The incident at Knightsbridge Security Deposit unfolded in July 1987 in Cheval Place, Knightsbridge, England, involving a significant breach of security. Valerio Viccei and his associates, infamous for their law-breaking careers, masqueraded as customers wanting to rent a safety deposit box. After subduing the guards, they made off with valuables worth $98 million ($174 million today). Viccei managed to escape without any issues initially, but in a perplexing turn of events, he returned to the UK at a later date to collect his favorite car and was swiftly taken into custody.

Bank Robberies FactsPixabay

21. Saddam Hussein Makes A Last Minute Withdrawal

As the US rained fire on Baghdad in March 2003, Saddam Hussein sent his men and his son Qusay to the Central Bank of Iraq to make a little withdrawal. In total, the men made off with almost $1 billion in cash. Later, an army sergeant would find $650 million stashed in one of Hussein’s palaces, but the rest may never be found.

Crazy Heists FactsGetty Images

22. Blending in

This one is kind of genius: In 2008, a man robbed an armored truck outside a Bank of America in Washington after putting an ad on Craigslist looking for road maintenance workers in specific attire. About 12 of them showed up to the bank wearing yellow vests, safety goggles, and respirator masks. The thief dressed the same way when he grabbed the money from the truck, so when the authorities went looking for him, they found a bunch of dudes matching the same general description.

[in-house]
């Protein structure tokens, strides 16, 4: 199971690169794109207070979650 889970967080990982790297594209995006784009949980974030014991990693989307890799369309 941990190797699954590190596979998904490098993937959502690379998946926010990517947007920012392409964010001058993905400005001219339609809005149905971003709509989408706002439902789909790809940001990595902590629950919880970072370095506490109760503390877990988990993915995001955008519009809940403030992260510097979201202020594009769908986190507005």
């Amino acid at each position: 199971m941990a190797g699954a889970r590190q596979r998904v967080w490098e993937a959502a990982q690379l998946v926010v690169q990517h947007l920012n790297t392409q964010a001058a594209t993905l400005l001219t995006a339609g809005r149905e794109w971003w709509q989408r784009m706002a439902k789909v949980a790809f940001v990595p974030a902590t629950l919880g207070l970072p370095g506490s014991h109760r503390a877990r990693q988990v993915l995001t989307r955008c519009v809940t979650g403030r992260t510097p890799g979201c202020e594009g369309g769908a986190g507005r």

Crazy Heists FactsShutterstock


23. Probably Too Late To Say Sorry

Another notable heist took place a few hours after a Justin Bieber concert in Johannesburg, South Africa in 2013. The thieves entered through holes they’d dug into the stadium Bieber had played at, and then carved out a wall leading to a safe room with the cash the venue had acquired that weekend. They made off with well over $300,000.

Crazy Heists FactsPixabay

24. The Crown Jewels

In 1671, Irishman Thomas Blood endeavored to swipe the Crown Jewels from the heavily protected Tower of London in England, a phrase that barely covers the intensity of the security. Posing as aristocrats, he and his gang successfully swindled a private viewing of the jewels. In this period, they promptly flattened the jewels with mallets for easier smuggling out of the tower. They didn’t make it very far, but Blood amused King Charles II so much that he actually gave him his own title and estate in Ireland. Not too shabby.

Crazy Heists FactsWikipedia

25. Just A Flesh Wound

When King Edward I caught a thief (named Richard de Podelicote) stealing from the Royal Treasury at Westminster Abbey in 1303, he made sure it never happened again by ordering the thief to be hanged and flayed. Richard had stolen gems, antique gold and coins, estimated to be worth approximately £100,000, equivalent to a year's tax revenue for the Kingdom of England at the time. a dozen of Richard's accomplices were also hanged, and several (disputed) sources claim Richard's skin was nailed to the door of Westminster Abbey to deter other criminals.

Crazy Heists FactsGetty Images

Sources: 1, 2, 3, 4, 5, 6, 7, 8, 9, 10, 11, 12, 13, 14, 15, 16, 17, 18, 19, 20, 21, 22, 23, 24, 25